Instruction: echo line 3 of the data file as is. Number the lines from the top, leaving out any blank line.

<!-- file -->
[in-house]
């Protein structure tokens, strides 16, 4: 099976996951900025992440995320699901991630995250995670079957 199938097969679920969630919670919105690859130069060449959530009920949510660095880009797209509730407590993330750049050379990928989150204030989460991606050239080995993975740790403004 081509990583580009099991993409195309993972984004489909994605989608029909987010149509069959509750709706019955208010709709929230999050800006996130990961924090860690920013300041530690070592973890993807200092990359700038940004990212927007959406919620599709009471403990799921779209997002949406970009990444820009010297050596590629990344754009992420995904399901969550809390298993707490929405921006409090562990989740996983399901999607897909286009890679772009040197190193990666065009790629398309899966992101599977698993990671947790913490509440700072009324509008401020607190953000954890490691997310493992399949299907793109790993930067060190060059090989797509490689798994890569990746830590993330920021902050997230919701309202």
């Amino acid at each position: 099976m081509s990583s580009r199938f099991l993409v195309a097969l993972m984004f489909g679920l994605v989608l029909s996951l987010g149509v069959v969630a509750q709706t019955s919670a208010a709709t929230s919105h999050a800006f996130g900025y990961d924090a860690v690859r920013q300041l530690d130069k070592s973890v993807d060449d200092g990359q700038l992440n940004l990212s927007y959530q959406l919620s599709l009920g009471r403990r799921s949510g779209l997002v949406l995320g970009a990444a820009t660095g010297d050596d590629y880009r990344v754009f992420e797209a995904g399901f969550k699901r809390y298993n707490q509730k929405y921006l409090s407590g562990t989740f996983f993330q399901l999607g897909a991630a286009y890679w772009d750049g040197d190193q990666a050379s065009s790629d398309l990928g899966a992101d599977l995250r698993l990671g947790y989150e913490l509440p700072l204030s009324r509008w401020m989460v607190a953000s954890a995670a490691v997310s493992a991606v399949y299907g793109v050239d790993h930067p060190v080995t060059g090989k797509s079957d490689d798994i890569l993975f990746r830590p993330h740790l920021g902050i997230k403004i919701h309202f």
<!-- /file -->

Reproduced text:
């Amino acid at each position: 099976m081509s990583s580009r199938f099991l993409v195309a097969l993972m984004f489909g679920l994605v989608l029909s996951l987010g149509v069959v969630a509750q709706t019955s919670a208010a709709t929230s919105h999050a800006f996130g900025y990961d924090a860690v690859r920013q300041l530690d130069k070592s973890v993807d060449d200092g990359q700038l992440n940004l990212s927007y959530q959406l919620s599709l009920g009471r403990r799921s949510g779209l997002v949406l995320g970009a990444a820009t660095g010297d050596d590629y880009r990344v754009f992420e797209a995904g399901f969550k699901r809390y298993n707490q509730k929405y921006l409090s407590g562990t989740f996983f993330q399901l999607g897909a991630a286009y890679w772009d750049g040197d190193q990666a050379s065009s790629d398309l990928g899966a992101d599977l995250r698993l990671g947790y989150e913490l509440p700072l204030s009324r509008w401020m989460v607190a953000s954890a995670a490691v997310s493992a991606v399949y299907g793109v050239d790993h930067p060190v080995t060059g090989k797509s079957d490689d798994i890569l993975f990746r830590p993330h740790l920021g902050i997230k403004i919701h309202f």